For sites still using CVS; if a file named .noscm is present, the SCM update step is skipped. As long as administrators are aware of the issue, the .noscm file can be removed and automated updates allowed. When an extensive set of changes are to be performed, .noscm should be created in the live tree to ensure no automated updates will occur until the commits are complete.

Truely rigid sites might only allow updates of the live tree to be done manually and under change management.

For many sites the cronjob modules included with DNS Magic, should prove quite useful.


The original installation instructions assumed you are using our configs tool. You can download a suitable archive of DNSMagic for unpacking within the /configs tree from https://www.crufty.net/ftp/pub/unix/

Standalone DNSMagic

A new release of DNSMagic is now available from https://www.crufty.net/ftp/pub/sjg/DNSMagic.tar.gz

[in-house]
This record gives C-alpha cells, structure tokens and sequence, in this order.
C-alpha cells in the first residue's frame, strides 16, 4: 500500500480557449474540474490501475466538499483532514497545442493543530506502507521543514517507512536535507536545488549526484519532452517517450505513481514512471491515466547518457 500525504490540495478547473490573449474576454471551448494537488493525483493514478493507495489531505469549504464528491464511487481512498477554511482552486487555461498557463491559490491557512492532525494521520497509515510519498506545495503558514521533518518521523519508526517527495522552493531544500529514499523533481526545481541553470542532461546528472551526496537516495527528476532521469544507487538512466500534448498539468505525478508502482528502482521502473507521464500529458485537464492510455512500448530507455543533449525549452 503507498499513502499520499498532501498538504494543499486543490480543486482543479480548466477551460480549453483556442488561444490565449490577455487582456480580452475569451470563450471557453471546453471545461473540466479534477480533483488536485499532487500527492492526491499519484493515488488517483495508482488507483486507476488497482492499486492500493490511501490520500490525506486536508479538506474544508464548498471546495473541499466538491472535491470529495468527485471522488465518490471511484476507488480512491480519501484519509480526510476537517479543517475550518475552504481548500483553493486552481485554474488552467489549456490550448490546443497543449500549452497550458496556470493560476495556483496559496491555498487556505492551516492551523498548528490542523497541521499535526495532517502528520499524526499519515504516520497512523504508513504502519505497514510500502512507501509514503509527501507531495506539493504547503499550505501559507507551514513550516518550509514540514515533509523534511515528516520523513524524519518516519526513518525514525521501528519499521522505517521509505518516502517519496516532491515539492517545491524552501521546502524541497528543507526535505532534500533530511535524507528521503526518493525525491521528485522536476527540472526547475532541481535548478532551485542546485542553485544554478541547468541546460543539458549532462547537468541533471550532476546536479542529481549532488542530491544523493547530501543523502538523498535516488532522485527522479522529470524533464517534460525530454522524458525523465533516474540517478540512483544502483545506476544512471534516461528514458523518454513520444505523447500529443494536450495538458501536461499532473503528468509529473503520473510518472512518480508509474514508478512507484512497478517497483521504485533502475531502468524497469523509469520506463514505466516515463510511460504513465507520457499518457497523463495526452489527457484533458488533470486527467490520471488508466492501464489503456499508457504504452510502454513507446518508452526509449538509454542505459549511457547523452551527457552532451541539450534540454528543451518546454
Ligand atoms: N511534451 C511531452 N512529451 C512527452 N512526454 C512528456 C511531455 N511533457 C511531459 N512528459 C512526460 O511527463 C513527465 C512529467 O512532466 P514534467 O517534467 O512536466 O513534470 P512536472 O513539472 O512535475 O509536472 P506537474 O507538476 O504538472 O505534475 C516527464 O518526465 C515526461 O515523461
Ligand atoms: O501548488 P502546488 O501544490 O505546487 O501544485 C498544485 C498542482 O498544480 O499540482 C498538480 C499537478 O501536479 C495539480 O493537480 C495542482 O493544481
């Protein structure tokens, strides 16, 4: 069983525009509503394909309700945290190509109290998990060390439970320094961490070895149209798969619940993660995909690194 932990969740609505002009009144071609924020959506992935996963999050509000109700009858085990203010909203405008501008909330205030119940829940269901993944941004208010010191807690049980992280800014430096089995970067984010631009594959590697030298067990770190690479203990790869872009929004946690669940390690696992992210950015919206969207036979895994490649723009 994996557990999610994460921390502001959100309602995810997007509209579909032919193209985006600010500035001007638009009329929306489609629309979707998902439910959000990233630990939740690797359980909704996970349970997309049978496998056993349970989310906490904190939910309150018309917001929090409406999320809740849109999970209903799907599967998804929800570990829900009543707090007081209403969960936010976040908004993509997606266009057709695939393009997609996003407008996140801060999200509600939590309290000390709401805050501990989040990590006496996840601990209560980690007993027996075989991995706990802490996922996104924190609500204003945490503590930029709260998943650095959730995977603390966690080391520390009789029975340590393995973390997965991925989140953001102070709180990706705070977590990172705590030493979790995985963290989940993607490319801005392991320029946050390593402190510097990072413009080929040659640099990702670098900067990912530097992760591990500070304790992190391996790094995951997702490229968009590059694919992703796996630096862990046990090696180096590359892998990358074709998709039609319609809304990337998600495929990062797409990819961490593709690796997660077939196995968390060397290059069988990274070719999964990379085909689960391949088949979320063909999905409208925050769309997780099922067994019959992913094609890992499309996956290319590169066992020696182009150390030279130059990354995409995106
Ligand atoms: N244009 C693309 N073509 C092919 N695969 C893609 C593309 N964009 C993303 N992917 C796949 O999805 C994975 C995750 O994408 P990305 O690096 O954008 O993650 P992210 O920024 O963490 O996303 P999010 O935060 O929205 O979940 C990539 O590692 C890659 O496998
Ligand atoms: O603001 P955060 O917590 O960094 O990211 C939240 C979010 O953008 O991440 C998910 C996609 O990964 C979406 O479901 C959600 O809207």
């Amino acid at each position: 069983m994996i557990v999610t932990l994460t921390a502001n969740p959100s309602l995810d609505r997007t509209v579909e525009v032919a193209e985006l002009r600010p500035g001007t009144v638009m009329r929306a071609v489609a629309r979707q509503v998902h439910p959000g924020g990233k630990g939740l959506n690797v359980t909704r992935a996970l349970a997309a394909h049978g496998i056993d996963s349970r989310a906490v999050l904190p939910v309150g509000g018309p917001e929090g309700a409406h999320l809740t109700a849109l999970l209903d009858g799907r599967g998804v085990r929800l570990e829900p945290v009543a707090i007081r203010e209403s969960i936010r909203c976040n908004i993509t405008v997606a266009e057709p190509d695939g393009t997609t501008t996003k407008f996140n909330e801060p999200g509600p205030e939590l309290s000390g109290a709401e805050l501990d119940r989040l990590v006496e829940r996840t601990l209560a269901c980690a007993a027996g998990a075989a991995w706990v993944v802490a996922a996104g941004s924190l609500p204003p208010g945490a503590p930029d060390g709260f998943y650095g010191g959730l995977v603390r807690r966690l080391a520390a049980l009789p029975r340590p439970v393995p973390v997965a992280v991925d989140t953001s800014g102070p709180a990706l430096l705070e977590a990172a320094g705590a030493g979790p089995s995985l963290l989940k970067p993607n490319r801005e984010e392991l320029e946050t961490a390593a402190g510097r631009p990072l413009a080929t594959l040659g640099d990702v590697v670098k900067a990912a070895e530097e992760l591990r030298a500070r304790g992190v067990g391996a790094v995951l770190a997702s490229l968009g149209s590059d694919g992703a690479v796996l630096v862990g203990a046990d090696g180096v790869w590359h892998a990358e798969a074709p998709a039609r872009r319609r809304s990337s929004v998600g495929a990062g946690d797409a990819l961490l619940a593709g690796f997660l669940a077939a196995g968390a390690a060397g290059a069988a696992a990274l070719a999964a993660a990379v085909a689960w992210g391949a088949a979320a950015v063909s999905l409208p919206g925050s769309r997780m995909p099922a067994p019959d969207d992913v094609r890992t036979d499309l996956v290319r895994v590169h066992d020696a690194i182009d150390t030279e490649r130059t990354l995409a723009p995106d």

This version is much simplified in that it only contains the Python versions of key tools, which are simpler and more consistent to configure.

Just unpack the archive somewhere handy and see the README.rst for instructions.


Setup is quite simple thanks to dns_convert.sh An example probably will suffice...

$ mkdir /tmp/named
$ cd /tmp/named
$ dns_convert.sh
$ ls
makefile hosts/ mx/ ns.list db.auth named.conf primary.zones
named.ca rev/ secondary/

If using CVS:

$ cvs import -m"original data" named NAMED NAMED_0
$ su
# cd /var
# mv named named.old
# cvs checkout named

If using Git:

$ cd named
$ git init
$ git add --all